Just watched a PBS documentary entitled "9 Months That Made You" and in it they discussed Randy Foye's Situs Inversus which is a congenital condition in which the major visceral organs are reversed, or mirrored from their normal positions.
The normal arrangement of the internal organs is known as Situs Solitus while Situs Inversus is generally the mirror image of Situs Solitus.
Although cardiac problems are more common than in the general population, most people with Situs Inversus have no medical symptoms or complications resulting from the condition, and until the advent of modern medicine it was usually undiagnosed.
Situs Inversus is found in about 0.01% of the population, or about 1 person in 10,000, which I find rather interesting because since I've never heard of it I would have guessed that it was much rarer than this.
In the most common situation, Situs Inversus Totalis, it involves complete transposition (right to left reversal) of all of the abdominal organs. The heart is not in its usual position in the left chest, but is on the right, a condition known as dextrocardia (literally, right-hearted).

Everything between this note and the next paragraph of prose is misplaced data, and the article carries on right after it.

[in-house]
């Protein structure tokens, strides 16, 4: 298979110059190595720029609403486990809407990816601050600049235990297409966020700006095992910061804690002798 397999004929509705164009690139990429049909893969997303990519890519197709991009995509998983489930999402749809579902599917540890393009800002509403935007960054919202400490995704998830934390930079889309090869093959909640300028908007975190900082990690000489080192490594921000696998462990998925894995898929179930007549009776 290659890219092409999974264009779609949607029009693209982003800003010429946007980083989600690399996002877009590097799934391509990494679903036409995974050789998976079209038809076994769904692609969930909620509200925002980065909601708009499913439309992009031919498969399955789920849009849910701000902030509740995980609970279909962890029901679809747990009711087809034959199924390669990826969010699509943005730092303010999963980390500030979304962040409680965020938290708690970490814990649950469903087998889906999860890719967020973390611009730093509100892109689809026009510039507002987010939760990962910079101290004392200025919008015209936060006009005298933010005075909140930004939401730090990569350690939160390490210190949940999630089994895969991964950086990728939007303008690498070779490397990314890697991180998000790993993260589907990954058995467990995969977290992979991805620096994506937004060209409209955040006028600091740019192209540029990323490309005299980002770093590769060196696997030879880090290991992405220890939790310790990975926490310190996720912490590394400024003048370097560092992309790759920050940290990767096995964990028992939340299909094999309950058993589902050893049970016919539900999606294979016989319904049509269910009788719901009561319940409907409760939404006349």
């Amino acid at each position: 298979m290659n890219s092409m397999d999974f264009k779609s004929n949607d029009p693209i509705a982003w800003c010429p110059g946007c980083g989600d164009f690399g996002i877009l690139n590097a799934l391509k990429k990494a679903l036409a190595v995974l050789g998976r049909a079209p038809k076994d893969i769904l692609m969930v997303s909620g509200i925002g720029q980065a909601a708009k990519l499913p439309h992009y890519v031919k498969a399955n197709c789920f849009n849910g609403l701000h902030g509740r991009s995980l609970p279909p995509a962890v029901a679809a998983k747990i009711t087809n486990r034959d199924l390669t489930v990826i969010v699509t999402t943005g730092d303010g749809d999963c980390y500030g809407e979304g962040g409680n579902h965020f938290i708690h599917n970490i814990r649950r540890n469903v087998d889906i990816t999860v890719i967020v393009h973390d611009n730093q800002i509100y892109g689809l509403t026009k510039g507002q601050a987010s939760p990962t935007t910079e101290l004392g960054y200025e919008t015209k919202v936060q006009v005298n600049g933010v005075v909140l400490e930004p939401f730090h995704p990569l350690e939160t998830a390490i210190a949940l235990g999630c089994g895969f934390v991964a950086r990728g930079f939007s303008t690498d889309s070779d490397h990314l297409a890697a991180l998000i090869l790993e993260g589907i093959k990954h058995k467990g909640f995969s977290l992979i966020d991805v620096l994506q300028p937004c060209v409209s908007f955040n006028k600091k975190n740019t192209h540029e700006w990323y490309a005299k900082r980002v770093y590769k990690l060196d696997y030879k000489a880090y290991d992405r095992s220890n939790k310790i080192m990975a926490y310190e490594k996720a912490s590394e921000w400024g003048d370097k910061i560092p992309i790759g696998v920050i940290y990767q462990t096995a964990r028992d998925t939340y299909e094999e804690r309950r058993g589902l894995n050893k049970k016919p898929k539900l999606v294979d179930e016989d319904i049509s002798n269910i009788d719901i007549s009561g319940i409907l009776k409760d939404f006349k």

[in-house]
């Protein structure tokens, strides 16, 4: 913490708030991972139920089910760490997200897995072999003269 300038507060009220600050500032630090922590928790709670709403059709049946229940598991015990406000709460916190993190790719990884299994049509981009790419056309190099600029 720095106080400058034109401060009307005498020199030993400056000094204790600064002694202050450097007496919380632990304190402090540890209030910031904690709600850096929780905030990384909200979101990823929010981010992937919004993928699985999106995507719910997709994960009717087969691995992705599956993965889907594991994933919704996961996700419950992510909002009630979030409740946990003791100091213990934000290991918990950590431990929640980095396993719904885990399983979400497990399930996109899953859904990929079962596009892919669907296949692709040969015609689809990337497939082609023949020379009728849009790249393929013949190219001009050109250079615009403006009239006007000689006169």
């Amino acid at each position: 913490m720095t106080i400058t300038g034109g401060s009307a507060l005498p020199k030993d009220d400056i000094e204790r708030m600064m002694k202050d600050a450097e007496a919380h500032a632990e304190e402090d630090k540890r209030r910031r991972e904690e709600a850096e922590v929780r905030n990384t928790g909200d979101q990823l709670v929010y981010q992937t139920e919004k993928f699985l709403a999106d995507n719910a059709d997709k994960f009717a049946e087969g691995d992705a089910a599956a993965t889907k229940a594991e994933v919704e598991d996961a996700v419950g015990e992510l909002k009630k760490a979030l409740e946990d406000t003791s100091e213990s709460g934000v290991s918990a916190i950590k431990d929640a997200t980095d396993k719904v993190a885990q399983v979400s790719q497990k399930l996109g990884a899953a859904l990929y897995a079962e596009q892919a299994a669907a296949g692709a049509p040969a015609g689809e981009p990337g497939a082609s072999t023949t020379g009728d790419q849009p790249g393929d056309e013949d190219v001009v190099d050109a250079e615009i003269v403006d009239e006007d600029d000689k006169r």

Because the relationship between the organs is not changed, most people with Situs Inversus have no medical symptoms or complications, although they should wear a medical identification tag to warn emergency medical staff that the patient's internal organs are reversed from normal so they can act accordingly, e.g. by listening for a heartbeat on the right rather than left side of the chest.
In rarer cases such as Situs Ambiguus or Heterotaxy, Situs cannot be determined.
In these patients, the liver may be midline, the spleen absent or multiple, and the bowel malrotated. Often, structures are duplicated or absent altogether. This is more likely to cause medical problems than Situs Inversus Totalis